New York Comic Con: From Niche To Mainstream
New York Comic Con (NYCC) wrapped up last Sunday, and though I wasn’t able to track down attendance numbers, it seems likely that this year will eclipse last year’s figures of over 180,000 people. Indeed, NYCC has come a long way since its inception in 2006 where its crowd of 33,000 attendees pales in comparison to modern figures.
One of the first things worth noting about NYCC is that, despite nominal and thematic similarities, it is a completely different entity to San Diego Comic Con. SDCC is the larger of the two conventions, giving NYCC the title of largest pop culture convention on the East Coast. Ironically, though SDCC has been going on since 1970, its modern attendance numbers are actually slightly lower than those of NYCC. However, both are favorites for fans looking for the latest on pop culture and boast many famous guests every year.
NYCC’s success may be based in part on its experienced organizers. However, when ReedPOP, a division of a company that primarily worked with trade conferences, set up their first convention in New York, they vastly underestimated the popularity of the event, and attendance far eclipsed the capacity of the space they had rented. However, the company soon learned from their mistakes, and were able to better regulate ticket sales and acquire more convention space the following year.
Even with these efforts, the event continued to grow to an unprecedented degree, leading to many waiting in two-hour long lines to enter the main hall. In fact, some of the guests that had been invited to speak at these early conventions couldn’t even enter the main hall to speak!
This rapid expansion by NYCC was a rarity among conventions, explaining ReedPOP’s mistakes in underestimating interest. With conventions of any kind, the expectation is for the event to start small (The first SDCC had an attendance of only 145!) and gradually gain popularity over time. Sometimes, conventions can even be a losing gamble, as evidenced with the poor organization of Dashcon and the Fyre Festival, both cautionary tales for any intrepid event organizers.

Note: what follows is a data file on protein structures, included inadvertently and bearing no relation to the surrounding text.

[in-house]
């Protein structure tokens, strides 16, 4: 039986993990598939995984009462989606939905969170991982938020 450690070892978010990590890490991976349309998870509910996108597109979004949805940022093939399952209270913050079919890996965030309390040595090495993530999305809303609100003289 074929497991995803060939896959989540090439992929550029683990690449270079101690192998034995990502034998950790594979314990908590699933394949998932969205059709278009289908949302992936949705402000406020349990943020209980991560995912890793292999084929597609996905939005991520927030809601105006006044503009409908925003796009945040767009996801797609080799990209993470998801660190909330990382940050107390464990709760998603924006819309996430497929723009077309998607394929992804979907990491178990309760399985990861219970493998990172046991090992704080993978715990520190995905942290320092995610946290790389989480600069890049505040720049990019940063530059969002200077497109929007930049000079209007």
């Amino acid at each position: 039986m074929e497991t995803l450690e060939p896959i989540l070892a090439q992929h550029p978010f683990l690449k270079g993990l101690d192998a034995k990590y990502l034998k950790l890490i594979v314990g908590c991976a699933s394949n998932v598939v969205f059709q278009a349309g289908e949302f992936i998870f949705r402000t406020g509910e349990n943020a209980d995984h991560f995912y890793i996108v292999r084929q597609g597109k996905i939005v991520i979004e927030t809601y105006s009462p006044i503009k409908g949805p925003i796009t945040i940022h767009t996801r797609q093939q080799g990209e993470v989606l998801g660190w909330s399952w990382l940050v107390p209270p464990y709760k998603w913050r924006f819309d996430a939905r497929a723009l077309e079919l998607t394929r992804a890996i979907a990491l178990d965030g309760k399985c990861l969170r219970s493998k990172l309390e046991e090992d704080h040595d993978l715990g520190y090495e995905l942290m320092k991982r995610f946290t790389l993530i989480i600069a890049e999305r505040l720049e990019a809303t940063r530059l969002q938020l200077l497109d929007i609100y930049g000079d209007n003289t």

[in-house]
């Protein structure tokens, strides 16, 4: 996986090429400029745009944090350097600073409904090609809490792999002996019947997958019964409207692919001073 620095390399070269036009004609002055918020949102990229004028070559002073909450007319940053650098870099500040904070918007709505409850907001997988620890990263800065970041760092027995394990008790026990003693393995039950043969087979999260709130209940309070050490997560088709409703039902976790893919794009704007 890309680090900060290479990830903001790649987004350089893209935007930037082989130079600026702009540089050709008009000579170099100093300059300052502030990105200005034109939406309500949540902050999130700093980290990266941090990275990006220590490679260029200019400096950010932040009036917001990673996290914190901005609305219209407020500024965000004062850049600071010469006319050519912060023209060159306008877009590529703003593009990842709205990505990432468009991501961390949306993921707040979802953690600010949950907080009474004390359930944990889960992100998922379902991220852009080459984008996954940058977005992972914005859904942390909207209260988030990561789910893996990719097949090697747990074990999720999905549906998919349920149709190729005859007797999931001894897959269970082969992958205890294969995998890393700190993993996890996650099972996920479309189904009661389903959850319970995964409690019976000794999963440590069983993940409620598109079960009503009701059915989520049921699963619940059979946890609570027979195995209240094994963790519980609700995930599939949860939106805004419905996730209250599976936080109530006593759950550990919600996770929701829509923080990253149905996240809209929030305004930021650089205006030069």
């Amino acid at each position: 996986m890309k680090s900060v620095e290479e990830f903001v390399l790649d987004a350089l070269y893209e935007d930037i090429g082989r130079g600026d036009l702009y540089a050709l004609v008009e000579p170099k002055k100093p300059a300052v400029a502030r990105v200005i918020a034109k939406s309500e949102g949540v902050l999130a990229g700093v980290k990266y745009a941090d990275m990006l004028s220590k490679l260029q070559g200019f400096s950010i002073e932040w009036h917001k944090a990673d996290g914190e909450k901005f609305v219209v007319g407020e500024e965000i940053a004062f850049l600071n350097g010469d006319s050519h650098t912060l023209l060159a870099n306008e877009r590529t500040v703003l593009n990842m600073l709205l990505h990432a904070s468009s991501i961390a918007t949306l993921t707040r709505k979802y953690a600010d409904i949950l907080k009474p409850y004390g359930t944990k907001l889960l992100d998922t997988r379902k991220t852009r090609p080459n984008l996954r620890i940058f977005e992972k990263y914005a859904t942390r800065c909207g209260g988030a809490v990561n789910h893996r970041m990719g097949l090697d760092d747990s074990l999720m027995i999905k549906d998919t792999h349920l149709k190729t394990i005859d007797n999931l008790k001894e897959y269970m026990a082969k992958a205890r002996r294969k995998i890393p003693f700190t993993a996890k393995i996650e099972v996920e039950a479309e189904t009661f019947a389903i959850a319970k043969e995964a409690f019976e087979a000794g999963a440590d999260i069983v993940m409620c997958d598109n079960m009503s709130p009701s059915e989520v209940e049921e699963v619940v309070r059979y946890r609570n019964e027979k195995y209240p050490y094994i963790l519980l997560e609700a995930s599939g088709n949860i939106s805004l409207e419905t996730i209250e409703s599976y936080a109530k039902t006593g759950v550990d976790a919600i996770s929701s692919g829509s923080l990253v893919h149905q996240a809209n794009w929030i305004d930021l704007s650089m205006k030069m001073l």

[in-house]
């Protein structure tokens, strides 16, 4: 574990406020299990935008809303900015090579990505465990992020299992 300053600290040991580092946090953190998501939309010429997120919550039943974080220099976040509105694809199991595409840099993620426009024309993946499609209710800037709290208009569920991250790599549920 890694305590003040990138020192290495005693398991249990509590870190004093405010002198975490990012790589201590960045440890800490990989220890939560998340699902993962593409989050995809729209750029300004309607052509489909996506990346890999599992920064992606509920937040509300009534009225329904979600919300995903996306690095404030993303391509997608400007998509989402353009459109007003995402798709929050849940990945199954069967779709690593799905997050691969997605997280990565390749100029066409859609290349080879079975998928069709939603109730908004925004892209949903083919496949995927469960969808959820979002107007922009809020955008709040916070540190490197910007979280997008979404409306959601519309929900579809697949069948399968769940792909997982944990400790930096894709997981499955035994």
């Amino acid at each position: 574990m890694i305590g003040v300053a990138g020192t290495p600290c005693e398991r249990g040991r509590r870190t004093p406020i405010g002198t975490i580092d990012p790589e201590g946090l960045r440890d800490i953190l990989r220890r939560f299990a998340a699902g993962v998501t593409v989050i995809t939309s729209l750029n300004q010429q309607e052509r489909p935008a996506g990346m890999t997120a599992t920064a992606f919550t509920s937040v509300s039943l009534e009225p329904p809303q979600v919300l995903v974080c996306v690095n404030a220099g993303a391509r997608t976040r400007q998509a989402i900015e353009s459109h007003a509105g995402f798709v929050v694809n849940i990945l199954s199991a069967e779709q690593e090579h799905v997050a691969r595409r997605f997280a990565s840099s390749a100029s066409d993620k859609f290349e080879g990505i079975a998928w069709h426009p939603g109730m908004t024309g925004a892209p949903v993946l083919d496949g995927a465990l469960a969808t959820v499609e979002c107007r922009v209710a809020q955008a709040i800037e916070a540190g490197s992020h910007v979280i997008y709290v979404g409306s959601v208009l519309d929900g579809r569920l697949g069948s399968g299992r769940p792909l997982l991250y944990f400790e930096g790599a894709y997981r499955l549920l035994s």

And NYCC was an ambitious undertaking. Had the organizers not had their previous experience in trade conferences, they may not have been able to expand the event to the extent that they did. While the convention being dedicated to comics was pretty much a given, it assimilated the New York Anime Festival in 2010, leading to even more space becoming necessary. It then turned its sights to competitive gaming, a logical move given ReedPOP’s involvement with PAX gaming conventions. NYCC then began to play host to several competitive gaming tournaments, including League of Legends and Counterstrike.
Since then, the convention has expanded to four days to account for the sheer number of events and appearances that continue to draw fans. For instance, the popular Eastern Champions of Cosplay event, held since 2014, celebrates a practice that has become a staple of any pop culture event. Featuring several categories dedicated to recognizing the most skilled craftspeople in cosplay, the winning costumes are often intricate and incredibly authentic.
Though NYCC has hit hurdles on its way to becoming the juggernaut of culture that it is today, there is no denying that its scope is impressive. Though its beginnings did not stay humble for long, the convention is adored by both hardcore and incidental fans, with enough going on to appeal to all audiences.